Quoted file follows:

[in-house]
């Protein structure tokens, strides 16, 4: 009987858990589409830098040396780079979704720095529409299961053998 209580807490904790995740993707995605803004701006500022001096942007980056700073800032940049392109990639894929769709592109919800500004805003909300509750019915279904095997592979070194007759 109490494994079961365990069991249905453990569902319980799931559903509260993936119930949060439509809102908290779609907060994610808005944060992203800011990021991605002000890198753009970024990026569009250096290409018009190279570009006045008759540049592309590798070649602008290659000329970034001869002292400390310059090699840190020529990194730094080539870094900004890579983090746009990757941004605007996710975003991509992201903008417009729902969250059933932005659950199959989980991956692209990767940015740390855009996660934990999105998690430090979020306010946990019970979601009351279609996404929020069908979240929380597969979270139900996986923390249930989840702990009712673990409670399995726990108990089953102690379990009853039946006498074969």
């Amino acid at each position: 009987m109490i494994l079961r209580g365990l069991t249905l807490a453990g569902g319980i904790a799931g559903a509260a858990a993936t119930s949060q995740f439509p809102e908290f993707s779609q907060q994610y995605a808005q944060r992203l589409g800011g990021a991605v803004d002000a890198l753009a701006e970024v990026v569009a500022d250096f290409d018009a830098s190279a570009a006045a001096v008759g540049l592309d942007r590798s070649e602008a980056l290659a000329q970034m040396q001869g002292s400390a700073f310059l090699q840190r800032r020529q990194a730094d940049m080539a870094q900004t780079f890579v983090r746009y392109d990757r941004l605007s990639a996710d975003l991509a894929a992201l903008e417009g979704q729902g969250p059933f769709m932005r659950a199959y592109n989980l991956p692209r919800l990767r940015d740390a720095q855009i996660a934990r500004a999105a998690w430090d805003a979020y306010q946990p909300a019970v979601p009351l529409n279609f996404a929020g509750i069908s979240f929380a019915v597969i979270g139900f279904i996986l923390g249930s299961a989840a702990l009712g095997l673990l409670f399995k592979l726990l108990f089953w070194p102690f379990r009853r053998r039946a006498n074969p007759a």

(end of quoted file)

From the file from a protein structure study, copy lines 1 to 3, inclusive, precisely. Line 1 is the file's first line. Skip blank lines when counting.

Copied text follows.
[in-house]
């Protein structure tokens, strides 16, 4: 009987858990589409830098040396780079979704720095529409299961053998 209580807490904790995740993707995605803004701006500022001096942007980056700073800032940049392109990639894929769709592109919800500004805003909300509750019915279904095997592979070194007759 109490494994079961365990069991249905453990569902319980799931559903509260993936119930949060439509809102908290779609907060994610808005944060992203800011990021991605002000890198753009970024990026569009250096290409018009190279570009006045008759540049592309590798070649602008290659000329970034001869002292400390310059090699840190020529990194730094080539870094900004890579983090746009990757941004605007996710975003991509992201903008417009729902969250059933932005659950199959989980991956692209990767940015740390855009996660934990999105998690430090979020306010946990019970979601009351279609996404929020069908979240929380597969979270139900996986923390249930989840702990009712673990409670399995726990108990089953102690379990009853039946006498074969």
């Amino acid at each position: 009987m109490i494994l079961r209580g365990l069991t249905l807490a453990g569902g319980i904790a799931g559903a509260a858990a993936t119930s949060q995740f439509p809102e908290f993707s779609q907060q994610y995605a808005q944060r992203l589409g800011g990021a991605v803004d002000a890198l753009a701006e970024v990026v569009a500022d250096f290409d018009a830098s190279a570009a006045a001096v008759g540049l592309d942007r590798s070649e602008a980056l290659a000329q970034m040396q001869g002292s400390a700073f310059l090699q840190r800032r020529q990194a730094d940049m080539a870094q900004t780079f890579v983090r746009y392109d990757r941004l605007s990639a996710d975003l991509a894929a992201l903008e417009g979704q729902g969250p059933f769709m932005r659950a199959y592109n989980l991956p692209r919800l990767r940015d740390a720095q855009i996660a934990r500004a999105a998690w430090d805003a979020y306010q946990p909300a019970v979601p009351l529409n279609f996404a929020g509750i069908s979240f929380a019915v597969i979270g139900f279904i996986l923390g249930s299961a989840a702990l009712g095997l673990l409670f399995k592979l726990l108990f089953w070194p102690f379990r009853r053998r039946a006498n074969p007759a």